I’ve written before about how much I’ve enjoyed the many and varied Need for Speed games, even going so far as to attempt to rank them. In this article, I’m looking back to one of the “middle of the road” entries in the series, Need for Speed Carbon. Now, in the aforementioned ranking article, I listed this as the second worst game in the series. So, come with me for a drive down Memory Lane as I look back to what was going on…

First up the bare facts. Need for Speed Carbon is the 10th entry in the series, and was released way back in 2006. It was the immediate follow up to the mighty Most Wanted, and as such always had its work cut out to make an impact. 

need for speed carbon 3

The story of the game does jump about a bit in time, taking place both before and after the events in Most Wanted. So, basically, in Palmont City, we were taking part in a big event for a large amount of money, and at the end, the racers were ambushed by the police and everyone was arrested, except us – we fled to Rockport. The whole of Most Wanted then happened, and now, in the present day, we are back in Palmont City again. As luck would have it, a former cop turned bounty hunter, by the name of Cross, remembers us and wrecks our car in a chase through the new environments, that of a canyon route. Luckily, one of our old friends appears, pays Cross off, and sets us up with a safehouse and crew, along with a car, and advises us to start winning street races. What follows is a series of double crosses, triple crosses and well telegraphed story events, but I won’t reveal any more for fear of spoilers. I know you’ve had the best part of 15 years to play it, but still…

The real world cars that were featured in the game are split into three types – Exotic, Tuner and Muscle – and three tiers within those types. So, as an example, the Nissan 240SX that was one of the starter cars (and this is usually my go to car, as I love the vehicle in the real world) is a Level 1 tuner car, while the Corvette Z05 that you could buy later in the game was a Level 3 Muscle car. A new introduction this time was the introduction of wingmen, who could be hired throughout the game. Controlled by the AI, they can help you out in the game’s career races (well, most of them). The wingmen also come in three flavours – Blocker, Drafter or Scout – and depending on their class can help you in various ways. So Scouts could find shortcuts during the races, while drafters help you by allowing you to draft off them to increase your speed, and so on. 

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So, what followed was pretty standard Need for Speed to be honest. You get to choose a car, and by competing in races, you win money, which can be used to modify the car, making you able to win better stakes races and so on and so forth. The difference between the previous game and this one is the addition of the three canyons in the game – East, West and Carbon Canyons. These canyons are not accessible any time in the game apart from specific events, and so the difficulty with these events is that it is hard to learn the routes.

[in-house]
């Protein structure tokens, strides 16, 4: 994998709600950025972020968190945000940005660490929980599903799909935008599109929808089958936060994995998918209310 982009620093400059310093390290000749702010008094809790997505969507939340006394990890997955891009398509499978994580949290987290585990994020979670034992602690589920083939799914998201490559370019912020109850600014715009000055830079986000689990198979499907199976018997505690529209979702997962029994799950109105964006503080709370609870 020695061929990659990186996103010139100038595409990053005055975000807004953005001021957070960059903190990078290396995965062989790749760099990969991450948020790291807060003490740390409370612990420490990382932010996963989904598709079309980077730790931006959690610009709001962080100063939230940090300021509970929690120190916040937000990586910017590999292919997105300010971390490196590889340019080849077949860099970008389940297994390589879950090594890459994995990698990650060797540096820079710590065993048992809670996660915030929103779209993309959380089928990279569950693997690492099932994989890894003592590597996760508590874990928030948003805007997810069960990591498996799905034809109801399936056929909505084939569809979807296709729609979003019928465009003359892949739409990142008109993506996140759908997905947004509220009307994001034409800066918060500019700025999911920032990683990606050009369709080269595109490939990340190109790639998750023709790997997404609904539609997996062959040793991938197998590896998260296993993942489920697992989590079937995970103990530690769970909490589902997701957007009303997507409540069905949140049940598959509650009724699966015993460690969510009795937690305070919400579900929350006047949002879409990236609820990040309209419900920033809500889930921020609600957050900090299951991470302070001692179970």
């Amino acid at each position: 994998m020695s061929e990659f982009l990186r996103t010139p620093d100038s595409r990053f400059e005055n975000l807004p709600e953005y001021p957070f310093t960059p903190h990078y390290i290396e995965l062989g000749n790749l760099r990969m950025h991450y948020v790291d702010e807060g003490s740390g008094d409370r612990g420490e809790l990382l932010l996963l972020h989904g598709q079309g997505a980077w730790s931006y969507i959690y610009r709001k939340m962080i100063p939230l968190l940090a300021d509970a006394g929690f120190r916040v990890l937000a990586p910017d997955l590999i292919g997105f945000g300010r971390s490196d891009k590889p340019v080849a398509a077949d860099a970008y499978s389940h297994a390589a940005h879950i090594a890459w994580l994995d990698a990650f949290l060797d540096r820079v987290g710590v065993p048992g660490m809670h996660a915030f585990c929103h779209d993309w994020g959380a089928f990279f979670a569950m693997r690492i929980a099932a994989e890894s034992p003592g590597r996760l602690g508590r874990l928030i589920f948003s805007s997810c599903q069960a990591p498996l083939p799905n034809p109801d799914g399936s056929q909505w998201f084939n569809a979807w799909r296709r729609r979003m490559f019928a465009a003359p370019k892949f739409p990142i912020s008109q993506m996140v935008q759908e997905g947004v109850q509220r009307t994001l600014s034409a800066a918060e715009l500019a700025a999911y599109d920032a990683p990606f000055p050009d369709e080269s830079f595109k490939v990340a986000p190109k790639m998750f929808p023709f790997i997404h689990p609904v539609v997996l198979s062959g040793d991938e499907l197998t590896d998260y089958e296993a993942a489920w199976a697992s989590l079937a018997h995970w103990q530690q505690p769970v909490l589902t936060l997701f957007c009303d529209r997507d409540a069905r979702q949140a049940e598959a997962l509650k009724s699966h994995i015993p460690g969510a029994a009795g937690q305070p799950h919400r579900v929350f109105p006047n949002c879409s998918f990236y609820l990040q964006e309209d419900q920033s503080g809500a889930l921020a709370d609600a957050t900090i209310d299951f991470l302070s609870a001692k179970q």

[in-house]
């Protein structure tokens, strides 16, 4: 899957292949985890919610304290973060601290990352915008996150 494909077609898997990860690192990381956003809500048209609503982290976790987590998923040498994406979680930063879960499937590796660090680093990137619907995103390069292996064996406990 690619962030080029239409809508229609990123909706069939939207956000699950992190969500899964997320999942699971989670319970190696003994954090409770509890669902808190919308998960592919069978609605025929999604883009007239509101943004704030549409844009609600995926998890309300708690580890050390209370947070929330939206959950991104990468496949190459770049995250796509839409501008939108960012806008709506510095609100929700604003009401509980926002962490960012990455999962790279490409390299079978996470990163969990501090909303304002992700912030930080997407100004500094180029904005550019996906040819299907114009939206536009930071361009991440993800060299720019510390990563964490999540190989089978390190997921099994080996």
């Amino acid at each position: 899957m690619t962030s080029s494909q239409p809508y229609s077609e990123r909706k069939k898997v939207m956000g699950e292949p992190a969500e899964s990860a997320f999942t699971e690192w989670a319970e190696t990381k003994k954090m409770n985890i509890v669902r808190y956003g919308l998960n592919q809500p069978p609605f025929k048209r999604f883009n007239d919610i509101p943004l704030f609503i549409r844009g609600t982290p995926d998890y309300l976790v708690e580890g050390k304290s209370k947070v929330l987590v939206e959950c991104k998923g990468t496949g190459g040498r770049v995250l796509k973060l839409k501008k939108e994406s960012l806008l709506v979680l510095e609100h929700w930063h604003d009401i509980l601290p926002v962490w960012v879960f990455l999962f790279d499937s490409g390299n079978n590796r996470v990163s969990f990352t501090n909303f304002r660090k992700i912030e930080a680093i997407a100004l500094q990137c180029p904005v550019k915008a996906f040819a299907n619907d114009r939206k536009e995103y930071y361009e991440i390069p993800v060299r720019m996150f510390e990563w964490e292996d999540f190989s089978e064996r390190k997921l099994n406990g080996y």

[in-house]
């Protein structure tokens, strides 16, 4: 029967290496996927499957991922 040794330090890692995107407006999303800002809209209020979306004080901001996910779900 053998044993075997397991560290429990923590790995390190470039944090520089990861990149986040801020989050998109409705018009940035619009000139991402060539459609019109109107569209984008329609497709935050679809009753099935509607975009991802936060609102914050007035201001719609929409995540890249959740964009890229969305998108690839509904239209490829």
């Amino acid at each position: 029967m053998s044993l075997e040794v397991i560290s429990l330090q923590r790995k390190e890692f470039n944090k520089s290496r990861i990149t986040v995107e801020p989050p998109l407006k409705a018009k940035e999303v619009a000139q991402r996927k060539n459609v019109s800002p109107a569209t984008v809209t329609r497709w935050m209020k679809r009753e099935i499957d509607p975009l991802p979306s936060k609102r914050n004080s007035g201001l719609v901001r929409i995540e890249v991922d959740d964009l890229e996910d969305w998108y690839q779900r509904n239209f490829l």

There were three different event types that took place on the canyons, including the return of drifting events. The problem was with the controls of the drift sections; they were a bit counter intuitive, as counter steering, necessary in real life drifting, saw you spearing off through the guard rails to an instant loss. The other types of events were Duels which, uniquely, were staged over two races: one where you led, and had to stay ahead of your competitor, and the second leg where your opponent led and you had to stay as close to them as possible to win the event. The last game type was a straight up race, which could be won by opening up a gap of 10 seconds between you and the competition, or otherwise by crossing the line first. 

The rest of the races took place only at night, which was a bit of an odd design choice, given that the previous game was largely set in the day. Another change, again for the worse, was the amount of police interaction, which was much reduced. No longer could you park in front of the police station, in broad daylight, doing burnouts until the police came out to play. No, this time, if you fancied a police chase, you had to hope they appeared on the course of a race and then you could have a little fun. But not too much, as the police force was a bit nerfed, and escaping them was very easy indeed. 

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Graphically, Need for Speed Carbon was okay, but obviously the darkness hid a multitude of sins, and the best I can say was that it was passable. The music was the usual mix of tunes from popular beat combos of the time (I stopped liking music in about the 1990’s) and basically it was again, okay. For a change, there was no DLC released for the game (I know, almost unheard of from EA in this day and age) and so that brings this Looking Back article to a close. 

So, what about all of you out there? Did you play Carbon in the day? Do you think it deserves to be higher up in the list of NFS games? Let us know in the comments!

Want to play NFS Carbon? Well, the Xbox Store is apparently able to sort you out with an Xbox 360 demo…

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